1 IT WAS the night of March 1, 1912, and 148 people were arrested in London for smashing shop windows. Amongst them were Glasgow suffragists Margaret McPhun and her sister Frances, members of the Women’s Social and Politican Union who used the slogan ‘deeds, not words’. The Glasgow Times’ sister newspaper The Herald, ran a snippy column from its London correspondent describing the actions of the women and their fellow campaigners. “The militant suffragists have smashed dozens of windows in the west end,” it said. “A more stupid exhibition of hysteria we have seldom seen.”

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2 Margaret, born in 1876, and Frances, born in 1880, were the daughters of Bailie John McPhun, a timber merchant and a councillor in the city’s East End, who helped found the People’s Palace. Both women attended the University of Glasgow, Margaret studying psychology and Frances studying political economy. The sisters were both members of the University’s suffrage union and they joined the WSPU in 1910. Frances was involved in organising The Pageant of Famous Scottish Women in Edinburgh in 1909,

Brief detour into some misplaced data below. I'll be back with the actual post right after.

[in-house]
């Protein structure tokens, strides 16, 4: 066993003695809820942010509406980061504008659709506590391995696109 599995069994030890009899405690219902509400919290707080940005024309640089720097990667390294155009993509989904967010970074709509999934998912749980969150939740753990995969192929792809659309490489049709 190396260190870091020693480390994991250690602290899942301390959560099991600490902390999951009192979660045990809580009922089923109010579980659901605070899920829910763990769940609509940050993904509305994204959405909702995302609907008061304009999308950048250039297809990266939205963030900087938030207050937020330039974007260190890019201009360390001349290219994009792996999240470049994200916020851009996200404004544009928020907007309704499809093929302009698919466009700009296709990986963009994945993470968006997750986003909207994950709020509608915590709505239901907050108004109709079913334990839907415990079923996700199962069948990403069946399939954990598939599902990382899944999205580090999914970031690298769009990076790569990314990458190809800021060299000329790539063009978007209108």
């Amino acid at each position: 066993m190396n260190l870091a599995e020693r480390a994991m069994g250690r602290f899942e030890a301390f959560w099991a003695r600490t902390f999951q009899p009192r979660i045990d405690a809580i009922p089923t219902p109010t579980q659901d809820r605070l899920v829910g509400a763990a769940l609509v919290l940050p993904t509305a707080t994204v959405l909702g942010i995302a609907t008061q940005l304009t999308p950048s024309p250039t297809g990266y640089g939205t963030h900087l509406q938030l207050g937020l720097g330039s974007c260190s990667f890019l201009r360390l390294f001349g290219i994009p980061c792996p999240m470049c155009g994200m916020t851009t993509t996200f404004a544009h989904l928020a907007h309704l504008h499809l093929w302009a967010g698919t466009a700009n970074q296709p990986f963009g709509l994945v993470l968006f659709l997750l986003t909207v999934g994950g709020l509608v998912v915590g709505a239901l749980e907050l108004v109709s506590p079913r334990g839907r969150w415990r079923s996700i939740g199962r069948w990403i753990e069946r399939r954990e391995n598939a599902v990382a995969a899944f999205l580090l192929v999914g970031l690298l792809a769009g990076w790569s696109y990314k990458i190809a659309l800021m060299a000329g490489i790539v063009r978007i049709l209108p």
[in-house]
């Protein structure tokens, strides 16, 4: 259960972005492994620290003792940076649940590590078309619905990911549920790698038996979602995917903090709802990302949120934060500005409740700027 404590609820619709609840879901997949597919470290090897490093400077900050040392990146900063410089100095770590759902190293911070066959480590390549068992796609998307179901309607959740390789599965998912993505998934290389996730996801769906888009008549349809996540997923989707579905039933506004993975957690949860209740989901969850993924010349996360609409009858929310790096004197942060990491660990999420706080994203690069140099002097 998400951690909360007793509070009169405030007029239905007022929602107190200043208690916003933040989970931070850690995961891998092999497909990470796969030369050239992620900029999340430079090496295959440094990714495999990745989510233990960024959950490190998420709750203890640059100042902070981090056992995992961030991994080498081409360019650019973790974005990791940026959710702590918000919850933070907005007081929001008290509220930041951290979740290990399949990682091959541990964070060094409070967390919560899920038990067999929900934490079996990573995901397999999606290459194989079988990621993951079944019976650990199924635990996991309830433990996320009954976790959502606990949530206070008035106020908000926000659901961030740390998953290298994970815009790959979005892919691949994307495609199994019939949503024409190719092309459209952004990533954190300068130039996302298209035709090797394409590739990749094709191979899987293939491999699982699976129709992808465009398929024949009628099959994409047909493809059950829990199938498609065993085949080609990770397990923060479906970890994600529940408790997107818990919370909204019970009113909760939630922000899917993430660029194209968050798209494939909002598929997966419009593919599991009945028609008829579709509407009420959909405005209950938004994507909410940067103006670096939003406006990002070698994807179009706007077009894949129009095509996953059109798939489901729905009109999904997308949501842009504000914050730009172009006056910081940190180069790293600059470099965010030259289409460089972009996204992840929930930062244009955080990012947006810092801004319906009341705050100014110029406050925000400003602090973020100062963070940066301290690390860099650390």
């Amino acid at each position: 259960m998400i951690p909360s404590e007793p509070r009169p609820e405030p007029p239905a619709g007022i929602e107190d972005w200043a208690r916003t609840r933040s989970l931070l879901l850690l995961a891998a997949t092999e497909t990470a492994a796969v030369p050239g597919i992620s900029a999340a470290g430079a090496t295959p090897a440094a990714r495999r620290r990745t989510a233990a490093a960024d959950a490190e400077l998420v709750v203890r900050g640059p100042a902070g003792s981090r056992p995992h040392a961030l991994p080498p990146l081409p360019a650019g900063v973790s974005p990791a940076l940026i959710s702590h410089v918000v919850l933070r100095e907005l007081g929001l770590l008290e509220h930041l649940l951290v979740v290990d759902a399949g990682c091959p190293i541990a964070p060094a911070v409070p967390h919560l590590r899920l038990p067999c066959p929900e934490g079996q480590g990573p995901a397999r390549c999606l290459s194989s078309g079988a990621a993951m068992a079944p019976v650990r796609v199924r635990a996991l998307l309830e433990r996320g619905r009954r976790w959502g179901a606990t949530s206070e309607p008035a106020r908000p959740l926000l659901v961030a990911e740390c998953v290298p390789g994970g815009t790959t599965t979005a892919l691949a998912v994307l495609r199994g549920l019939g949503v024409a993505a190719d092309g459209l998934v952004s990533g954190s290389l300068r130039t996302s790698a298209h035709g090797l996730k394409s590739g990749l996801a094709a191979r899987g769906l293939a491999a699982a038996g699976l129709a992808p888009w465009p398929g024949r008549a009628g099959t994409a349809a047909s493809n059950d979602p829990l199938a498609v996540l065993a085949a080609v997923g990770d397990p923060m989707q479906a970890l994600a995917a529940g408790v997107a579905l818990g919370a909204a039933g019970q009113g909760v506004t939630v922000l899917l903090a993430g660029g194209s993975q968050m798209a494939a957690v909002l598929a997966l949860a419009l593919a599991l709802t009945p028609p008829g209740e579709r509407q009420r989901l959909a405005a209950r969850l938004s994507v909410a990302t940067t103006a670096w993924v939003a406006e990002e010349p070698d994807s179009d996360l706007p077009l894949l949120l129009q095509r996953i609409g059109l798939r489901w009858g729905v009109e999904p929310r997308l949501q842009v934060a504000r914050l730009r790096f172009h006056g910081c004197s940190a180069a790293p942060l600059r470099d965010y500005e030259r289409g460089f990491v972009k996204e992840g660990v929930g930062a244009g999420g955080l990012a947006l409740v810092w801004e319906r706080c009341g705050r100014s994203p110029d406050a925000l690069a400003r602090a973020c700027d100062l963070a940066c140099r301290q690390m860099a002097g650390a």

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3 To gain publicity for their cause, dismissed by many men (like the arrogant Herald columnist) as ‘hysteria’, the sisters joined other Scottish suffragettes in London, and were subsequently arrested and sent to Holloway Prison, where they went on hunger strike. The WSPU presented them both with hunger strike medals after their release.

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4 During their spell in prison, like many other women, Margaret and Frances were force fed with a ‘feeding cup’. Some women were subjected to force feeding through a nasal tube.

5 Margaret wrote a poem entitled To a Fellow Prisoner, to her friend Janie Allan, which was included in a book compiled by Glasgow WSPU members while in Holloway. Margaret also contributed to socialist journal Forward, Votes for Women and The Suffragette.